From Good to Bad: Air Quality Impacts of Wildfires Made Visible

“Some call me nature, others call me Mother Nature. (…) How you choose to live each day, whether you regard or disregard me, doesn’t really matter to me. One way or the other, your actions will determine your fate, not mine. I am Nature. I will go on. I am prepared to evolve. Are you?”
Julia Roberts, Nature is Speaking: Mother Nature, Conservation International

The above short clip shows wildfire smoke obscuring the sky and making nearby hills disappear. While this year’s wildfire season in the western US is not over yet, a lot of people have already had to breathe very bad air. Itching eyes, difficulty breathing, a sore throat, or coughing were some of the short-term effects many usually healthy people felt. It was harder on children, the elderly, or on people who already suffered from other diseases like asthma or heart disease. And what will be the long-term effects?

And there are more questions. What will be next year? Will there be another bad wildfire season? Should we just move away? Where to? Tornado alley? The flooded South? And maybe most importantly: Now that more and more people experience the effects of climate change and global warming first hand, will we be willing to change some of our habits and also push for a change in policies?

Unfortunately, whatever we do will not immediately change the situation. We will probably have to suffer from our past and present sins some time into the future. But I would like to believe it is not too late yet to change for the better. Not too late for us as a species I mean, not for Nature.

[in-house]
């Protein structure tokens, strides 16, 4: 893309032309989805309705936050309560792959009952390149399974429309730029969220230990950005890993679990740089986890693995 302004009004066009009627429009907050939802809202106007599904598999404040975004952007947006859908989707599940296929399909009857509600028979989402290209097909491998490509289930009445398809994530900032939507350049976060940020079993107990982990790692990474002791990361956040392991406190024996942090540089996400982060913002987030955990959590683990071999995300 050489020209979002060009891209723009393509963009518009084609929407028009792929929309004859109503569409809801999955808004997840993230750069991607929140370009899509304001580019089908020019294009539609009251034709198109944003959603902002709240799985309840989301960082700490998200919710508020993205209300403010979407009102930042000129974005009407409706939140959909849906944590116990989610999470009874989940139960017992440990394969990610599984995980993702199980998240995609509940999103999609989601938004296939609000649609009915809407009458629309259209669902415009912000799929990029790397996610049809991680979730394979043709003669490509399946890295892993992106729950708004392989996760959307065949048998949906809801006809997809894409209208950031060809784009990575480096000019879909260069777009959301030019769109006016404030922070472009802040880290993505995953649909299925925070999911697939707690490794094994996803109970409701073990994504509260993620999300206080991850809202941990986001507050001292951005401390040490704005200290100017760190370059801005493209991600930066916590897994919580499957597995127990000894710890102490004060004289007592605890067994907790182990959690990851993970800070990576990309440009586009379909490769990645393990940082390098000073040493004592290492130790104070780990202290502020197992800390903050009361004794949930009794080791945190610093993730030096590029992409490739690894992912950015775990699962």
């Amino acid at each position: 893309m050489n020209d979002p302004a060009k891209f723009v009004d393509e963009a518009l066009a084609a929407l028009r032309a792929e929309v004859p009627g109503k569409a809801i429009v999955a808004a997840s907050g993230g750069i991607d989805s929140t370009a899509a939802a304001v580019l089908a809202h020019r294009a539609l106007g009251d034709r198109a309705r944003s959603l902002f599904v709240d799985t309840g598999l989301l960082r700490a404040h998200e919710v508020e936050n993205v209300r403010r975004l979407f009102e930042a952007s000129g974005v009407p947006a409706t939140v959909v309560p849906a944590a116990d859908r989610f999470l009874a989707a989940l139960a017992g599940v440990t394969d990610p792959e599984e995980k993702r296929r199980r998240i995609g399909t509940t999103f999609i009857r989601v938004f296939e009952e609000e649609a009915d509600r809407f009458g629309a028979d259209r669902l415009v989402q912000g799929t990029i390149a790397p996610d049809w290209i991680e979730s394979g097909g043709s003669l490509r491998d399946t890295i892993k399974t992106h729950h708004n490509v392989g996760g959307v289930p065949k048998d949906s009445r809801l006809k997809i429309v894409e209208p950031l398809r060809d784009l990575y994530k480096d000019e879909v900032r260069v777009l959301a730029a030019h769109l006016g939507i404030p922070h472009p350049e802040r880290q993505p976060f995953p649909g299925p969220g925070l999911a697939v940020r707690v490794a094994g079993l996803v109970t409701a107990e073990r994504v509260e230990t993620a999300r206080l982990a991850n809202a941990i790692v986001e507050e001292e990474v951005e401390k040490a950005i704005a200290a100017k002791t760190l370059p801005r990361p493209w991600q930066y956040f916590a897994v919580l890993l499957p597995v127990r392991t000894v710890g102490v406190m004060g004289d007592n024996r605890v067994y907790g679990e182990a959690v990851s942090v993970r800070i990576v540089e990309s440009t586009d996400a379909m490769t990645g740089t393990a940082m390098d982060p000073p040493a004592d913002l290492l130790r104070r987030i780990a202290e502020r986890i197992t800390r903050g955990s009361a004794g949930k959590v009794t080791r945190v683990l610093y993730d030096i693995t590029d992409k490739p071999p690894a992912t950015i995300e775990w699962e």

Missoula Skies Obscured by Wildfire Smoke

Missoula Skies Obscured by Wildfire Smoke.

I woke up at about five o’clock in the morning coughing. Not from a cold but from the smoky air in my bedroom. While there is no immediate danger in Missoula, air quality here has finally reached hazardous levels in one of the worst wildfire seasons ever. Having hoped for a clear summer after a long and cold winter followed by a wet spring, I was disappointed. Summer came full force with hotter than average temperatures and almost no rain. Montana is now the state with the most wildfires and acres burned as well as home of the number one priority fire in the nation. Evacuation orders are in place for some communities. Two firefighters have lost their lives fighting the fires. And there is no end in sight.

Earlier last century, forest management relied on fire prevention and suppression only to realize that could not stop massive wildfires from occurring. In fact, we have learned that fire suppression can eventually increase wildfire occurrence and intensity. By now we look at natural wildfires as essential to a working ecosystem and even use prescribed burning in hope to reduce catastrophic wildfires. However, after decades of fire suppression and under the influence of global warming (Yes, Mr. President!), we today see more wildfires and longer wildfire seasons.

Seems to me we now get what we asked for. While humankind has acquired a wealth of knowledge, we still know so little. And most importantly, we do not yet understand complex systems. But we often behave as if we would. Obviously human life has an impact on this planet. Are we willing to live up to that?